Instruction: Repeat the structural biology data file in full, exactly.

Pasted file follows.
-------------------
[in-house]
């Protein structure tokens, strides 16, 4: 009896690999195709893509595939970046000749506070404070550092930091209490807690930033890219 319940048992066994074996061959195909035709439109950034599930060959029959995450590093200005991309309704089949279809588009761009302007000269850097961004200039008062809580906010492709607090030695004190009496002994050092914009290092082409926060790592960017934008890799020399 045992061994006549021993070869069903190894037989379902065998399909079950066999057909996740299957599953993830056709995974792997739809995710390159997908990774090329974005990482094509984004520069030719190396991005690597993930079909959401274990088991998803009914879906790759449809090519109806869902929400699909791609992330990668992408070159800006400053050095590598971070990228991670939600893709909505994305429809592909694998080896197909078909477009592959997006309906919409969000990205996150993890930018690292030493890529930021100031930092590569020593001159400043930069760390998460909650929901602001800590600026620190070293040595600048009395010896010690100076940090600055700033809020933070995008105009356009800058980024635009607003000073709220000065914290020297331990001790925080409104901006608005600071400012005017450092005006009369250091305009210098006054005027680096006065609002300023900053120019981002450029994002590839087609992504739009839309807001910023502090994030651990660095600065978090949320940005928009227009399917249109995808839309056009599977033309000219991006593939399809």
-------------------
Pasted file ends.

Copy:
[in-house]
């Protein structure tokens, strides 16, 4: 009896690999195709893509595939970046000749506070404070550092930091209490807690930033890219 319940048992066994074996061959195909035709439109950034599930060959029959995450590093200005991309309704089949279809588009761009302007000269850097961004200039008062809580906010492709607090030695004190009496002994050092914009290092082409926060790592960017934008890799020399 045992061994006549021993070869069903190894037989379902065998399909079950066999057909996740299957599953993830056709995974792997739809995710390159997908990774090329974005990482094509984004520069030719190396991005690597993930079909959401274990088991998803009914879906790759449809090519109806869902929400699909791609992330990668992408070159800006400053050095590598971070990228991670939600893709909505994305429809592909694998080896197909078909477009592959997006309906919409969000990205996150993890930018690292030493890529930021100031930092590569020593001159400043930069760390998460909650929901602001800590600026620190070293040595600048009395010896010690100076940090600055700033809020933070995008105009356009800058980024635009607003000073709220000065914290020297331990001790925080409104901006608005600071400012005017450092005006009369250091305009210098006054005027680096006065609002300023900053120019981002450029994002590839087609992504739009839309807001910023502090994030651990660095600065978090949320940005928009227009399917249109995808839309056009599977033309000219991006593939399809």